I often get asked about how I start the season. Pre-season skiing is tough, especially if you're skiing in a colder climate. Muscles are cold and stiff, and not as strong as they were in the summer. Cold hands and feet make it tough to get a good feel for the handle, and what the ski is doing underneath you. Also, the ski rides differently in the colder water, riding higher and giving a sense of less stability and more speed.


What I like to do when I start is make it as easy as possible to get back in a good rhythm, and give my body a chance to get used the strains and hard pulls again. I typically start off at a slower speed. I'll drop it down to 34mph for a while, and go through the line lengths. This gives me more of a sense of how it usually feels when I ski, whipping up wider on the boat and making some harder turns. If I go back to my top speed too soon I usually can't run too many line lengths, and it takes longer to get a good sense of skiing well.

When I do feel comfortable again at the slower speed I'll go back up to my top speed, and stay at the easier line lengths for a while until I feel that I can run each one very well. I'll run a lot of 32 off's until I feel that I'm really dialed, and have some of my strength back. Then I'll go shorter, and try to dial in the next pass. The point is if you're first pass is sketchy or tough the next one is going to be worse. Give yourself some time to feel like you're really used to your ski again, and your body position is back on point.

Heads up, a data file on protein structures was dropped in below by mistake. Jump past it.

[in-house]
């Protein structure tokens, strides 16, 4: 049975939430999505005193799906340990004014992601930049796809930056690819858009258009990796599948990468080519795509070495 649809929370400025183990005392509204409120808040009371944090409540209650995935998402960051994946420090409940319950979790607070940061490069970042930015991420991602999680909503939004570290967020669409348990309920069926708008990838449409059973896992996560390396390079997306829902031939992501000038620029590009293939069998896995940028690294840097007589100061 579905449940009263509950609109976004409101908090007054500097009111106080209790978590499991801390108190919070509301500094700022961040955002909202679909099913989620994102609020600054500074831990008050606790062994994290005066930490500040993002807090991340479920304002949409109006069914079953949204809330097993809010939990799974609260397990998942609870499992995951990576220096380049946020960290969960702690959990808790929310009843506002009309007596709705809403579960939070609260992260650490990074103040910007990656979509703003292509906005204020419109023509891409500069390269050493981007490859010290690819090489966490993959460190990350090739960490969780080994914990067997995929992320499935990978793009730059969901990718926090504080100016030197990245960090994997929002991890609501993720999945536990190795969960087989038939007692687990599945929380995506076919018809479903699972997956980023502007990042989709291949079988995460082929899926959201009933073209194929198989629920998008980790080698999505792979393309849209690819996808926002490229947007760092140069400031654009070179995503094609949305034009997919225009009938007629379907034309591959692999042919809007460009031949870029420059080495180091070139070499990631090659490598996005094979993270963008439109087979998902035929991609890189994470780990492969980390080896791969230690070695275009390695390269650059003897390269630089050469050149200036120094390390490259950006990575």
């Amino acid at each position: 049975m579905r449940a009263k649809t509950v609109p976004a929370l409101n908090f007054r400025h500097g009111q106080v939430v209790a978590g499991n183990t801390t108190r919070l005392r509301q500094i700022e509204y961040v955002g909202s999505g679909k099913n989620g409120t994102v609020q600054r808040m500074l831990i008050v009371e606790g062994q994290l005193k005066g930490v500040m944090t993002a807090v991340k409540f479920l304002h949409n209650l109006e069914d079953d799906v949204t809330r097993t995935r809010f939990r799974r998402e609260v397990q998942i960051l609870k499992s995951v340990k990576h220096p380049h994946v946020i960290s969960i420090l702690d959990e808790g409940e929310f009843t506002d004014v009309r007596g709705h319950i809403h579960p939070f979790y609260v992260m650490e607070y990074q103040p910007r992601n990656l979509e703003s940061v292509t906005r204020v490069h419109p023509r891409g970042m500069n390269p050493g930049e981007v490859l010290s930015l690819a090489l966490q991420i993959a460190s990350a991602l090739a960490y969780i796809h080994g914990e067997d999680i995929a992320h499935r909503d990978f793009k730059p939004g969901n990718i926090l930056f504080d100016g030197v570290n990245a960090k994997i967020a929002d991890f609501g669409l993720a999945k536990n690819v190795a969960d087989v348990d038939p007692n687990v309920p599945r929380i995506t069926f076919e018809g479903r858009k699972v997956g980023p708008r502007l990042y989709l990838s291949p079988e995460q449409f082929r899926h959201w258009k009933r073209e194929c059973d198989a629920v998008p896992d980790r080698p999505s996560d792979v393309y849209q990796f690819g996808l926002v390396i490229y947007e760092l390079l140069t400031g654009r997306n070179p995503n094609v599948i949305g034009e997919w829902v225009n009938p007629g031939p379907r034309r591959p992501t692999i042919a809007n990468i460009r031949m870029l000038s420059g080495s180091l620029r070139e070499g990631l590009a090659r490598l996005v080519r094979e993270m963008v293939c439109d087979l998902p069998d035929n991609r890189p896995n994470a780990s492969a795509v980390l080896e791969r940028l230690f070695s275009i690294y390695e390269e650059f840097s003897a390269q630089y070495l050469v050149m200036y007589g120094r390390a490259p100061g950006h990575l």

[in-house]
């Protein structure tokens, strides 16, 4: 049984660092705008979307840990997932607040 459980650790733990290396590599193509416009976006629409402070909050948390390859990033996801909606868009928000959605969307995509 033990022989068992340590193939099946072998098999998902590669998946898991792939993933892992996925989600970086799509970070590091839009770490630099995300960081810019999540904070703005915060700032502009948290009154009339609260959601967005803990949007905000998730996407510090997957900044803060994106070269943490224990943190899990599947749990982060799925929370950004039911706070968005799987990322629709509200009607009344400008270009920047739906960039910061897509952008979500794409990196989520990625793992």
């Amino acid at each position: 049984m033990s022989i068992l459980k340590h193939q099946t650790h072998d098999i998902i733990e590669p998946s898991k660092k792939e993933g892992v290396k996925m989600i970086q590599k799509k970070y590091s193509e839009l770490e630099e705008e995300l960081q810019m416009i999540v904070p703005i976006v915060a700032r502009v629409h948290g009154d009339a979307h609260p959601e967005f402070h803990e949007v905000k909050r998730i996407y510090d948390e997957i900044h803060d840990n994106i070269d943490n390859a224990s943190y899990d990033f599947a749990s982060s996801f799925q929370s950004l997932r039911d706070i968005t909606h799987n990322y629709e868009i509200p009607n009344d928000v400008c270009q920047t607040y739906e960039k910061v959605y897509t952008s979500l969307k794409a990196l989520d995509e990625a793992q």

Give yourself plenty of time to work back into skiing. I might ski slower for a couple of weeks, and then go faster and stay at the longer line lengths for another couple of weeks. The more time you can spend getting your ski and body position dialed at the easier passes the faster you're going to progress through the tougher passes.

Come to California and ski with Terry this spring!

Spring is a great time for a water ski vacation in California, by April the air and water are warming up here.  Skiers from colder climates get a start in more favorable early season conditions then semi frozen lakes, here water ski lessons taken in the spring give you techniques to work on all season.

Written by Terry Winter

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